December 30th, 2016
Back to Yesterday
This is Carl Angel with another Blogonaut post. In my last entry, I had said I would be discussing the process of creating the illustrations for The Girl who Saved Yesterday. My first step was receiving the manuscript and using words and scribbles together just to make sure you come out of your enchanted forest of ideas with as little of your gold turning into ash as possible. After reading the manuscript numerous times, I tend to explore the composition from various angles. This may lend to a more cinematic aesthetic, but for me it helps me inhabit the world of the book, and to surround myself and to see it in my head in three dimensions. How does one scene follow another organically while expanding on the text? Every element should have a place of significance, and there is a constant relationship between what is prominent in the image and what is surrounding it. Sometimes, the design of the characters themselves can present a challenge in the composition.
With Yesterday, for instance, I had the trees and the character of Silence, the book's heroine, in numerous scenes together, which required a sense of scale in the scene as well as intimacy, so it was interesting to see what I could come up with for the design of the trees as characters without obvious comparisons to Brian Froud and his work on The Lord of the Rings.
At first the idea was to have the trees have no features at all, and to let the enormous size of the trees and the shapes of their branches dictate their ancient character, but in trying to accommodate for that and for the scale in comparison to Silence to have any kind of effect, I found myself composing the scenes in such a way that they were “wide shots,” therefore lacking any intimacy, and this wasn’t the quality I wanted for these trees with names like Wonderboom and Thundercloud, that had raised Silence and loved her as their own. I had to give them an intimate human quality that was yet cosmic and mythic in nature, and found that by basing their faces on the inspired form of African masks. By doing that, they still retained a mysterious quality rooted in culture, yet with human characteristics so I was able to compose the scenes in a more intimate manner, by having the scale of their faces be the contrast to Silence’s size rather than their entire form. It was such a simple, obvious idea, but for some reason it eluded me for the first round of sketches, and it affected all my spreads afterwards, because that would decide how Silence was going to be featured in the other spreads. Having the basic idea of what the trees were going to look like was what finally enabled me to go forward with a sequence of images that I felt would complement Julius Lester’s words. I’m surprised how long I had to circle the wagons just to arrive at such an obvious solution.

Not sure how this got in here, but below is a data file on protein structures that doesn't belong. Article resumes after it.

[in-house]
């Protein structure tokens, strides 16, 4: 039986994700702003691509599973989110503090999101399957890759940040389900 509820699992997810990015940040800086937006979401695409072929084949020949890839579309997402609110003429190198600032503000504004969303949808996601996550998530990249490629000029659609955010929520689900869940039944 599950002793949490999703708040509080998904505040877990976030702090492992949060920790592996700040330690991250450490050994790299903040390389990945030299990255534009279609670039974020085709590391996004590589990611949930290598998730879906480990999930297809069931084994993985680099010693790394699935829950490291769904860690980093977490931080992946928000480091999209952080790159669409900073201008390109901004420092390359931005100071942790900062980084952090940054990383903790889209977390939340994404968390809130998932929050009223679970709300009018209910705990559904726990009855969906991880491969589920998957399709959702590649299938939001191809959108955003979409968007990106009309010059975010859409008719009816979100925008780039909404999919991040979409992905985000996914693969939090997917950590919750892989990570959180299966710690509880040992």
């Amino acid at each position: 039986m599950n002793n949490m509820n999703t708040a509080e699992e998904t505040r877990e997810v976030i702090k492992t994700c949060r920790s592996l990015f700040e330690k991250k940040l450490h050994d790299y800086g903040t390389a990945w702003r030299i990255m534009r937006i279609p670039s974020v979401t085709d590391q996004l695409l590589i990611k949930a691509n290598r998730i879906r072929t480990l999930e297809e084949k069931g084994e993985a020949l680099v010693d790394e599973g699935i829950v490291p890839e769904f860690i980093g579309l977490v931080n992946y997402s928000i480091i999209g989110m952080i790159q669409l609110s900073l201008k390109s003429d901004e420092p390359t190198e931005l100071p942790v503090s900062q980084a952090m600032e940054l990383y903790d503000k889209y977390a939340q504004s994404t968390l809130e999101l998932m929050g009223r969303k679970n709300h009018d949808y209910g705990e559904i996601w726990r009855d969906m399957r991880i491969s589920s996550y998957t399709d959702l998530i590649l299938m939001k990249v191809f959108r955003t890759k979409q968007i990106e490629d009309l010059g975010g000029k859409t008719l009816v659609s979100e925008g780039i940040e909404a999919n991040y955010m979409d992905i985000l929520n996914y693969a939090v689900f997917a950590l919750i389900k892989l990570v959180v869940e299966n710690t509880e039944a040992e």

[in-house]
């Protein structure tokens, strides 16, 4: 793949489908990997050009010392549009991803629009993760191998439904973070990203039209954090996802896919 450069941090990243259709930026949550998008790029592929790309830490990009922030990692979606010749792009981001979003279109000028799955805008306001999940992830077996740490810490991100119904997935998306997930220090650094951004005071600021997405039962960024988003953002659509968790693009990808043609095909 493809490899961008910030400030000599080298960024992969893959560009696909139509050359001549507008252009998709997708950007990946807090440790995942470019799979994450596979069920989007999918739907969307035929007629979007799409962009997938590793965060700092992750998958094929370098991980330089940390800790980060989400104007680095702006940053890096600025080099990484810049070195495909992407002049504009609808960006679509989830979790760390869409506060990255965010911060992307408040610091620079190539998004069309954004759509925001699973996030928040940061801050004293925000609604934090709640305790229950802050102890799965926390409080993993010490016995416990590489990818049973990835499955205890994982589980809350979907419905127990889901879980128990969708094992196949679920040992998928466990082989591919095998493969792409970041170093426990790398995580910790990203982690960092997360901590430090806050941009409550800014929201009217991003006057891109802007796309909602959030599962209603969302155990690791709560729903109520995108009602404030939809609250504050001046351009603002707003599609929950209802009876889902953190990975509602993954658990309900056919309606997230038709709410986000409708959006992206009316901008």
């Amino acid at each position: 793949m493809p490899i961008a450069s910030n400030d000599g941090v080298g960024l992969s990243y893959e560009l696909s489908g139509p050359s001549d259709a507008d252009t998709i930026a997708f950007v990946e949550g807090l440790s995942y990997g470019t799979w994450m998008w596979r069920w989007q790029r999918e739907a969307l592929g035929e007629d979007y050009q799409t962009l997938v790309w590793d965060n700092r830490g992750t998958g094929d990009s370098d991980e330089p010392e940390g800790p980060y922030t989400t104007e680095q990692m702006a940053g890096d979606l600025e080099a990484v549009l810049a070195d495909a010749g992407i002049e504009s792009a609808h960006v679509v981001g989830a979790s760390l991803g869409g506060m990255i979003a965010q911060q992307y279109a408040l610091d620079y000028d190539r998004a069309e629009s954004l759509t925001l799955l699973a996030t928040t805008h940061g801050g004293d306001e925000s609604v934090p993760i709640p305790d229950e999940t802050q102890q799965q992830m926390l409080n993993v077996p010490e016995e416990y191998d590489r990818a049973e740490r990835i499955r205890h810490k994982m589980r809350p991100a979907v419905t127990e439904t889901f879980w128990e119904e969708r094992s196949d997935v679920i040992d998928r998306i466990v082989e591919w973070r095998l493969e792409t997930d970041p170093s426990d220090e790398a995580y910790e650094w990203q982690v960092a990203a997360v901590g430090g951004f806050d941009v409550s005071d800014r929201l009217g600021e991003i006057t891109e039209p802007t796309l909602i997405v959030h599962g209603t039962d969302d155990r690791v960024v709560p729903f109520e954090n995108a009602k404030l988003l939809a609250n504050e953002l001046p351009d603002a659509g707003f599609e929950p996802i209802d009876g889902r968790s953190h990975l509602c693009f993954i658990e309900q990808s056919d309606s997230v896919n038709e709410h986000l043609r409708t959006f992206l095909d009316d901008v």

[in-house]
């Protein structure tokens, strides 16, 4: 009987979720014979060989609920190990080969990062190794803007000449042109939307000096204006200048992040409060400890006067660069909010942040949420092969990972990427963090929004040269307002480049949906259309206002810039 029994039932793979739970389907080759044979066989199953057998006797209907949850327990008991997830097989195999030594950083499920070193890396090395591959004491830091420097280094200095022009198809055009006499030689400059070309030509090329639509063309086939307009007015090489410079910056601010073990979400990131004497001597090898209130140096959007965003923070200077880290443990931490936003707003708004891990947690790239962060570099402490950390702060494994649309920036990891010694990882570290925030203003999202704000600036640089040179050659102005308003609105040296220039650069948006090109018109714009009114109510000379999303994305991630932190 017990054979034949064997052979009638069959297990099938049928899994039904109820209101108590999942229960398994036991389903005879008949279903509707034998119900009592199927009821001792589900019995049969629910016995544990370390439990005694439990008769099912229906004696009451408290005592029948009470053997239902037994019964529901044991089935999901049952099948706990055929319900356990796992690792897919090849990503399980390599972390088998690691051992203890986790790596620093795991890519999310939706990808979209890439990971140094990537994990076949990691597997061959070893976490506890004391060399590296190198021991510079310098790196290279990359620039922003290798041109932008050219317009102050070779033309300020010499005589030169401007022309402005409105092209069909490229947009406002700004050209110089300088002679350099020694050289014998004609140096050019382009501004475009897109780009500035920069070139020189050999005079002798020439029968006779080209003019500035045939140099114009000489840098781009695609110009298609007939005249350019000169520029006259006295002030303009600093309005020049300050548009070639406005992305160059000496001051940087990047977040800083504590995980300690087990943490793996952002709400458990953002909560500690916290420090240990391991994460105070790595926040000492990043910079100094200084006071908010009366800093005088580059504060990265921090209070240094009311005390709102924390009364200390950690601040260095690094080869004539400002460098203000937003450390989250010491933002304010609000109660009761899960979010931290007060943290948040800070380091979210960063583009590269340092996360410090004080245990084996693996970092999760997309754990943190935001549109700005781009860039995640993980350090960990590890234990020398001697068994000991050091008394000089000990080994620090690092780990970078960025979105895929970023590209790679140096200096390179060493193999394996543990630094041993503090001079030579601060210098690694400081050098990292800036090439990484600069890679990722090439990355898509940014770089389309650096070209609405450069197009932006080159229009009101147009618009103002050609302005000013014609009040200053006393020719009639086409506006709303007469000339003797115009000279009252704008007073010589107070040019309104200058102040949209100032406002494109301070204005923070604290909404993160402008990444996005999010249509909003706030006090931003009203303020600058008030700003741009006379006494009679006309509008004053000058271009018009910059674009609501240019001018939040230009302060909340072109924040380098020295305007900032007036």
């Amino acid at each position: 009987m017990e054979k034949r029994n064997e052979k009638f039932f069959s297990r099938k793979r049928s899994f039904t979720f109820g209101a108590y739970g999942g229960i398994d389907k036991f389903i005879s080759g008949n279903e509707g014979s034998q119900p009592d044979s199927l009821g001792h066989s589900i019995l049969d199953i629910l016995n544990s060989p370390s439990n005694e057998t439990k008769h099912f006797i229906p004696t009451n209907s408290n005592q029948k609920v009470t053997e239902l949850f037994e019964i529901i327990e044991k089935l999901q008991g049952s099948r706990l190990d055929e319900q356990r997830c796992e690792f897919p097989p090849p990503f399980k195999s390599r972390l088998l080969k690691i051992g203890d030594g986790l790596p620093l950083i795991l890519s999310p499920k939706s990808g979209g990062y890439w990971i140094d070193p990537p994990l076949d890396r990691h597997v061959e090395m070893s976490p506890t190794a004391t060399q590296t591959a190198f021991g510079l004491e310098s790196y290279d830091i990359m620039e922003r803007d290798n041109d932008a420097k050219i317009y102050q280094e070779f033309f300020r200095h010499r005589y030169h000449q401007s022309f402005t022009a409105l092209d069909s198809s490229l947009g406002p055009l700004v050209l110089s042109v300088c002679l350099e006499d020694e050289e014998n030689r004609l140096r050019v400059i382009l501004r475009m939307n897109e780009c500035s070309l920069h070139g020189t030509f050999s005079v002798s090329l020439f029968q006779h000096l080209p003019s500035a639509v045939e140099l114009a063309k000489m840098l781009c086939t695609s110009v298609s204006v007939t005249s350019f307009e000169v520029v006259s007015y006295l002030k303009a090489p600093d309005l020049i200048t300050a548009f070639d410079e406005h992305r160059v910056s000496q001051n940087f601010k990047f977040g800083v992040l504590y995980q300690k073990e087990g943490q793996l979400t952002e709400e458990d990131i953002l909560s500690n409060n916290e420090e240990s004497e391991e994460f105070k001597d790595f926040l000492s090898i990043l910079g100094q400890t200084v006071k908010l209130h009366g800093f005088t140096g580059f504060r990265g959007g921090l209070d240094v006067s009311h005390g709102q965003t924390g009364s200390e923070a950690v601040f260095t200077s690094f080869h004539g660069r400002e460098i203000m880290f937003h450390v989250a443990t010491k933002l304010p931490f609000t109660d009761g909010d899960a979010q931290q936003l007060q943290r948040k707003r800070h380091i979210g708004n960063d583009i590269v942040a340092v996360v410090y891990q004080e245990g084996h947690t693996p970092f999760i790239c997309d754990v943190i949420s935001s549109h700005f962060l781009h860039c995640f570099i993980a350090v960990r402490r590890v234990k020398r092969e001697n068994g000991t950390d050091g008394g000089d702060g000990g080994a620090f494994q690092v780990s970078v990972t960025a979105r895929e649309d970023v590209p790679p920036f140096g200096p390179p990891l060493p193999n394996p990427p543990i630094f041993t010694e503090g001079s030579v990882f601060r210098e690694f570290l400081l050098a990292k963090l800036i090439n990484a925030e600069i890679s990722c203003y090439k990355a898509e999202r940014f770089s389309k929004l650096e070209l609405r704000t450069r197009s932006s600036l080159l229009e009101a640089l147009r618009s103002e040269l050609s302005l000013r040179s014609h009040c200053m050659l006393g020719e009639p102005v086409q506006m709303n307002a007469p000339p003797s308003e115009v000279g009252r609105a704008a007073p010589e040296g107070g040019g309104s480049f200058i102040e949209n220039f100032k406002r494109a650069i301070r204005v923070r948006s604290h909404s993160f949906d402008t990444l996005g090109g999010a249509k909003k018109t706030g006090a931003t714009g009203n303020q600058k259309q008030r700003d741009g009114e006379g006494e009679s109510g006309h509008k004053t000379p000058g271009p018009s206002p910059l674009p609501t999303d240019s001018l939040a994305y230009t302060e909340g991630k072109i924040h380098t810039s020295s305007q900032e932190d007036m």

It does help to have wonderful collaborators, of course. With Creston Books, Simon Stahl was my art director and provided great advice that steered me in the right direction. Having spent a lot of time art directing other illustrators myself, it’s invaluable to have another artist in that role who understands the visual vocabulary. In terms of the relationship between the collaborators, I sometimes see it as similar to a musical collaboration — I look at the writer as the vocalist, the illustrator as the featured soloist, the designer/art director as the rhythm section, and the editor as the music producer, making sure all the elements are working together in relationship to each other.
Of course, It still doesn’t solve how frustrating the process can be when the search for new ideas seems to lead nowhere, but it helps to have friends on that journey. It hasn’t changed for me since even before I started in this business. I still fumble around and look at other narrative mediums for inspiration and then go back to scribbling just to see what sticks. By this point I would think I had developed a sure method of idea generation, but it’s still the same, humbling process of giving myself over to whatever’s available and trying to see the potential that can come of it. It’s like when you go to sleep, dream of an idea, wake up early to write it down, go back to sleep thinking you’re a genius , then wake up later and read it again only to find your subconscious seems even dumber than your waking mind…!
The other end of this, I guess, is that it just makes the end result sweeter when after all your efforts you’ve finally put together a great sequence of images that do justice to the story, and that you’ve created something that you can truly be proud of.
Carl Angel is a visual artist who enjoys creating and participating in narrative and storytelling in various forms—be it commercial illustration, children’s books, or book design. He grew up in Honolulu, Hawaii before attending California College of the Arts and Academy of Art University. Angel is the illustrator of numerous books, including Lakas and the Manilatown Fish, Sky High: The True Story of Maggie Gee, and, most recently, The Girl Who Saved Yesterday. He lives with his wife and son in Burbank, California. http://www.carlangel.com/
You can also follow Carl on Facebook, twitter, and instagram.
12/30/2016 08:41:40 pm
Great article - I especially love that you too have to start over each time, groveling around for that inspirational idea of image, and how to grow it. Thank you for your insights.
1/9/2017 04:35:32 am
Thank you, Virginia! My pleasure.
12/30/2016 11:02:12 pm
Thanks for sharing your behind the scenes journey. I find it fascinating!
1/9/2017 04:36:39 am
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